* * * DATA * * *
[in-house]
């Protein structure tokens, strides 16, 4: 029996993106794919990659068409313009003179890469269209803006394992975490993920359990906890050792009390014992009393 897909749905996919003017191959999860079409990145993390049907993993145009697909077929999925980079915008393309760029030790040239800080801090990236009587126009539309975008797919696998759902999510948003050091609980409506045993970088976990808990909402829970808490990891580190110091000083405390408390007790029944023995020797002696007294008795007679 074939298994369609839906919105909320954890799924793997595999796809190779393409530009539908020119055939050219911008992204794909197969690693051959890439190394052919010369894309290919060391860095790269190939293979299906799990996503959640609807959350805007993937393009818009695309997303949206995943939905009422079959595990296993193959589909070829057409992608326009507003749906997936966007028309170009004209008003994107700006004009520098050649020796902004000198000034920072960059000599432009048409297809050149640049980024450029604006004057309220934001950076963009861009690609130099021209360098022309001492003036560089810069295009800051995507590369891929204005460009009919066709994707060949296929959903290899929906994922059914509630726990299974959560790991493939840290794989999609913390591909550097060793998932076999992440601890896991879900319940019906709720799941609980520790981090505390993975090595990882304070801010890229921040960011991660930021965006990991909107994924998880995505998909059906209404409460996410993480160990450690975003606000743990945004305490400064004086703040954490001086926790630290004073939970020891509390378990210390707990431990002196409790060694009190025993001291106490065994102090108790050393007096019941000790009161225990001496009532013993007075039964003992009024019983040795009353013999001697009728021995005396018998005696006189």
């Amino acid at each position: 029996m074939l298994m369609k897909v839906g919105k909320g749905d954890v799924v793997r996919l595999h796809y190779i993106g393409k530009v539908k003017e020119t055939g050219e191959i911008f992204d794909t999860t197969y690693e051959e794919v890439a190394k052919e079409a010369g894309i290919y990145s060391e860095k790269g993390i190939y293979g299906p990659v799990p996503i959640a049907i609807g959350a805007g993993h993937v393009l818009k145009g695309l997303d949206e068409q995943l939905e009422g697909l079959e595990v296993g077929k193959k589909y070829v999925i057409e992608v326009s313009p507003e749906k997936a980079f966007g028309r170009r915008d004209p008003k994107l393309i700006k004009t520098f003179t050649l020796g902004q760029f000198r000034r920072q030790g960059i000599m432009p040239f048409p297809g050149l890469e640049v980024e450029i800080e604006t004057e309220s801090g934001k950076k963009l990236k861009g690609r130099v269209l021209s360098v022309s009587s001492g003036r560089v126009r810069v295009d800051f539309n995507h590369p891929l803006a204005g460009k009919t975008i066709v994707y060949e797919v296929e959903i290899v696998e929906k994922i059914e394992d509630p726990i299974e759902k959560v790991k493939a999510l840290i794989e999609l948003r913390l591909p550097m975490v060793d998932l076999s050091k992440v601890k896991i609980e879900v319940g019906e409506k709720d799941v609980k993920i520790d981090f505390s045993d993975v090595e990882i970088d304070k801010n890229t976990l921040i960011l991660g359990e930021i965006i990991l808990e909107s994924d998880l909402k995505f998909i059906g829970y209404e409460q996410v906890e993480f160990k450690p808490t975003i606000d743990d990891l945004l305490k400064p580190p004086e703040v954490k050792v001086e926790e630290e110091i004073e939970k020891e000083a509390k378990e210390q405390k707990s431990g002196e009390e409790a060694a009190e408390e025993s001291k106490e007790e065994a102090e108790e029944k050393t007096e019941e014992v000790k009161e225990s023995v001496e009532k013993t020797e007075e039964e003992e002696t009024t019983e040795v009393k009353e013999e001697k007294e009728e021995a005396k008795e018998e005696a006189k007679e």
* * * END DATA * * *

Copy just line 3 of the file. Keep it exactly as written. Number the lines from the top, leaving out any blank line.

């Amino acid at each position: 029996m074939l298994m369609k897909v839906g919105k909320g749905d954890v799924v793997r996919l595999h796809y190779i993106g393409k530009v539908k003017e020119t055939g050219e191959i911008f992204d794909t999860t197969y690693e051959e794919v890439a190394k052919e079409a010369g894309i290919y990145s060391e860095k790269g993390i190939y293979g299906p990659v799990p996503i959640a049907i609807g959350a805007g993993h993937v393009l818009k145009g695309l997303d949206e068409q995943l939905e009422g697909l079959e595990v296993g077929k193959k589909y070829v999925i057409e992608v326009s313009p507003e749906k997936a980079f966007g028309r170009r915008d004209p008003k994107l393309i700006k004009t520098f003179t050649l020796g902004q760029f000198r000034r920072q030790g960059i000599m432009p040239f048409p297809g050149l890469e640049v980024e450029i800080e604006t004057e309220s801090g934001k950076k963009l990236k861009g690609r130099v269209l021209s360098v022309s009587s001492g003036r560089v126009r810069v295009d800051f539309n995507h590369p891929l803006a204005g460009k009919t975008i066709v994707y060949e797919v296929e959903i290899v696998e929906k994922i059914e394992d509630p726990i299974e759902k959560v790991k493939a999510l840290i794989e999609l948003r913390l591909p550097m975490v060793d998932l076999s050091k992440v601890k896991i609980e879900v319940g019906e409506k709720d799941v609980k993920i520790d981090f505390s045993d993975v090595e990882i970088d304070k801010n890229t976990l921040i960011l991660g359990e930021i965006i990991l808990e909107s994924d998880l909402k995505f998909i059906g829970y209404e409460q996410v906890e993480f160990k450690p808490t975003i606000d743990d990891l945004l305490k400064p580190p004086e703040v954490k050792v001086e926790e630290e110091i004073e939970k020891e000083a509390k378990e210390q405390k707990s431990g002196e009390e409790a060694a009190e408390e025993s001291k106490e007790e065994a102090e108790e029944k050393t007096e019941e014992v000790k009161e225990s023995v001496e009532k013993t020797e007075e039964e003992e002696t009024t019983e040795v009393k009353e013999e001697k007294e009728e021995a005396k008795e018998e005696a006189k007679e």